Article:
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Indian Case Summary

Indian Medical Association vs V.P. Shantha & Ors on 13 November, 1995 – Case Summary

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In the case of the Indian Medical Association vs V.P. Shantha & Ors on 13 November, 1995, the Supreme Court of India was called upon to address a significant question concerning the applicability of the Consumer Protection Act, 1986 (the Act) to medical practitioners and hospitals.

The case arose from a series of appeals and special leave petitions that questioned whether a medical practitioner could be considered as rendering ‘service’ under Section 2(1)(o) of the Act. The question also extended to whether the service rendered at a hospital or nursing home could be regarded as ‘service’ under the same section of the Act. The issue had been considered by various High Courts as well as by the National Consumer Disputes Redressal Commission (the National Commission).

The case brought to light differing views from various courts. For instance, the Andhra Pradesh High Court held that service rendered for consideration by private medical practitioners, private hospitals, and nursing homes must be construed as ‘service’ for the purpose of Section 2(1)(d) of the Act. On the other hand, the Madras High Court held that services rendered to a patient by a medical practitioner or by a hospital by way of diagnosis and treatment, both medicinal and surgical, would not come within the definition of ‘service’ under Section 2(1)(o) of the Act.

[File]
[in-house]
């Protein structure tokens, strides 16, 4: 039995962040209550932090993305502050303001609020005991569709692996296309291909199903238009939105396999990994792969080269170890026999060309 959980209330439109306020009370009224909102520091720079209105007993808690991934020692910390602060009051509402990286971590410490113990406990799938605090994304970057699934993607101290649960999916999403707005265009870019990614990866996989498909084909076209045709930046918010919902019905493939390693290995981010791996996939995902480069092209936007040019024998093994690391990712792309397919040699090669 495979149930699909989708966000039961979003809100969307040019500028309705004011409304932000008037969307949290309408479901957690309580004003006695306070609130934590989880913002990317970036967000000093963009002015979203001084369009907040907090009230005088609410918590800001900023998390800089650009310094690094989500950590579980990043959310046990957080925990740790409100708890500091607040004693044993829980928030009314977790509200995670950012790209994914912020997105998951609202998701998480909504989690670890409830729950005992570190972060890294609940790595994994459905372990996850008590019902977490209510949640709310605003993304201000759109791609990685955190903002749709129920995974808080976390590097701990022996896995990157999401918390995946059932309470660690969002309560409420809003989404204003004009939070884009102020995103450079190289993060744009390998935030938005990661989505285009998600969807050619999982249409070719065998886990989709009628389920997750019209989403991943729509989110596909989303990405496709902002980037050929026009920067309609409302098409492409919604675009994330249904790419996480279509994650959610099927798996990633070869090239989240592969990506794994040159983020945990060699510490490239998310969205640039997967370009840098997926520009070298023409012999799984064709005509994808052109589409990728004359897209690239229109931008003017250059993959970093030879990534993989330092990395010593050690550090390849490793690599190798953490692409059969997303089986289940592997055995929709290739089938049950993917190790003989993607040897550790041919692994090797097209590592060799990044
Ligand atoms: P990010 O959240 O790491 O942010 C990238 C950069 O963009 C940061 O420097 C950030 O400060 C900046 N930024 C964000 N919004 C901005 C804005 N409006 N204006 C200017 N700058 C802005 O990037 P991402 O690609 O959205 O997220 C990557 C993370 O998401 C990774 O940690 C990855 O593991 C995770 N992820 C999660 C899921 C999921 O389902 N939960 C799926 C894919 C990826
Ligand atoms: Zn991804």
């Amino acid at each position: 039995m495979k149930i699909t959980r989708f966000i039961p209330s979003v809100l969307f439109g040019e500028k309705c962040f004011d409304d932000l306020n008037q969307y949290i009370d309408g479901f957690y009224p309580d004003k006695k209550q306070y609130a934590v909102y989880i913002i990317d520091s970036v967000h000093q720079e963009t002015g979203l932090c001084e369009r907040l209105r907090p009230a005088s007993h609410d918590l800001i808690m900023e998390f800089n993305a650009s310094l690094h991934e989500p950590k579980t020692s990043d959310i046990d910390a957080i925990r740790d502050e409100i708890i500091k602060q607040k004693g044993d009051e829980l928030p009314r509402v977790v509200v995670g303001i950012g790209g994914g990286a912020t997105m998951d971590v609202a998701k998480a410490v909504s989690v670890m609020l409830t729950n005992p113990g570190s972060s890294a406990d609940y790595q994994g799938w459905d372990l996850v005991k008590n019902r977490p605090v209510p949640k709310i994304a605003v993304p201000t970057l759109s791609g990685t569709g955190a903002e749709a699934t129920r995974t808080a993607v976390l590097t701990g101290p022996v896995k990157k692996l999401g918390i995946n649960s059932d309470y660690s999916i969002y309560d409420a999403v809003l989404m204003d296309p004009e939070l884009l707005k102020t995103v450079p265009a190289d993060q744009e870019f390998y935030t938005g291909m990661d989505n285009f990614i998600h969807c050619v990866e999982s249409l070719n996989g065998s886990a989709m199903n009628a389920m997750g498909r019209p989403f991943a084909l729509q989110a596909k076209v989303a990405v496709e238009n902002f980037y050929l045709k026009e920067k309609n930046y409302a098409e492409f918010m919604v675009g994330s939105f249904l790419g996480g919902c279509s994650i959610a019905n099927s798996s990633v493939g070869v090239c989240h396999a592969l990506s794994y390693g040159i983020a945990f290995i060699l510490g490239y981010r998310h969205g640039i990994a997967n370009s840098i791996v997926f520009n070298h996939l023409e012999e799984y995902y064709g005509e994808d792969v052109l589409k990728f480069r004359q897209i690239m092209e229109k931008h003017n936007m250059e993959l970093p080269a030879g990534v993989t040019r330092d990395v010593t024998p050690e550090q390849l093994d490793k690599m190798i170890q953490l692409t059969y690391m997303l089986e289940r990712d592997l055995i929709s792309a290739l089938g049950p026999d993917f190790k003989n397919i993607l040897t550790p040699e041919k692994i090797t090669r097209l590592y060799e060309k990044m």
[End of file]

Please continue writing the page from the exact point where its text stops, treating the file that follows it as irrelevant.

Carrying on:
The National Commission, in its judgment, held that persons who avail themselves of the facility of medical treatment in Government hospitals are not “consumers” and the said facility offered in the Government hospitals cannot be regarded as service “hired” for “consideration”. It was held that the payment of direct or indirect taxes by the public does not constitute “consideration” paid for hiring the services rendered in the Government hospitals.

The Supreme Court, in its judgment, noted that medical practitioners, though belonging to the medical profession, are not immune from a claim for damages on the ground of negligence. The Court held that the service rendered by medical practitioners and hospitals/nursing homes can be regarded as a “service” as contemplated in the main part of Section 2(1)(o) of the Act.

The Court’s observations underscored the changing position of the relationship between medical practitioners and patients, noting that consumerism is now firmly established in medical practice. The Court’s judgment thus affirmed that the Act applies to medical practitioners and hospitals, thereby providing a significant measure of consumer protection in the field of medical services.